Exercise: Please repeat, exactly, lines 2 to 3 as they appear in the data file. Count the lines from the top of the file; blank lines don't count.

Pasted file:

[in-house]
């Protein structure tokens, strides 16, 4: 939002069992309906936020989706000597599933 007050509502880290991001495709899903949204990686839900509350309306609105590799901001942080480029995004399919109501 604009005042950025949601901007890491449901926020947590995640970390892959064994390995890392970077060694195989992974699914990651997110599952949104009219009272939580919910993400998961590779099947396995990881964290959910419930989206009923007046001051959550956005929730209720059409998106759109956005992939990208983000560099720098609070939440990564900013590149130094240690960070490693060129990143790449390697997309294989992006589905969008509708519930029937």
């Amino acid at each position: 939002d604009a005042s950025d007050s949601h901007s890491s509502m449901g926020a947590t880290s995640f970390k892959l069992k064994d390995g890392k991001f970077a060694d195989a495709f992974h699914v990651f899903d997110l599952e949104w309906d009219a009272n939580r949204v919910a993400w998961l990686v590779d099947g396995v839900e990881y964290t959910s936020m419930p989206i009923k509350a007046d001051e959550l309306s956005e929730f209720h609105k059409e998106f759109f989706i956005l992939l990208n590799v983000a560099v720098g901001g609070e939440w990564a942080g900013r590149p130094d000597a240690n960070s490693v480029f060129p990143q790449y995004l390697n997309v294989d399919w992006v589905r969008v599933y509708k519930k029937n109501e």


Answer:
């Protein structure tokens, strides 16, 4: 939002069992309906936020989706000597599933 007050509502880290991001495709899903949204990686839900509350309306609105590799901001942080480029995004399919109501 604009005042950025949601901007890491449901926020947590995640970390892959064994390995890392970077060694195989992974699914990651997110599952949104009219009272939580919910993400998961590779099947396995990881964290959910419930989206009923007046001051959550956005929730209720059409998106759109956005992939990208983000560099720098609070939440990564900013590149130094240690960070490693060129990143790449390697997309294989992006589905969008509708519930029937």
């Amino acid at each position: 939002d604009a005042s950025d007050s949601h901007s890491s509502m449901g926020a947590t880290s995640f970390k892959l069992k064994d390995g890392k991001f970077a060694d195989a495709f992974h699914v990651f899903d997110l599952e949104w309906d009219a009272n939580r949204v919910a993400w998961l990686v590779d099947g396995v839900e990881y964290t959910s936020m419930p989206i009923k509350a007046d001051e959550l309306s956005e929730f209720h609105k059409e998106f759109f989706i956005l992939l990208n590799v983000a560099v720098g901001g609070e939440w990564a942080g900013r590149p130094d000597a240690n960070s490693v480029f060129p990143q790449y995004l390697n997309v294989d399919w992006v589905r969008v599933y509708k519930k029937n109501e």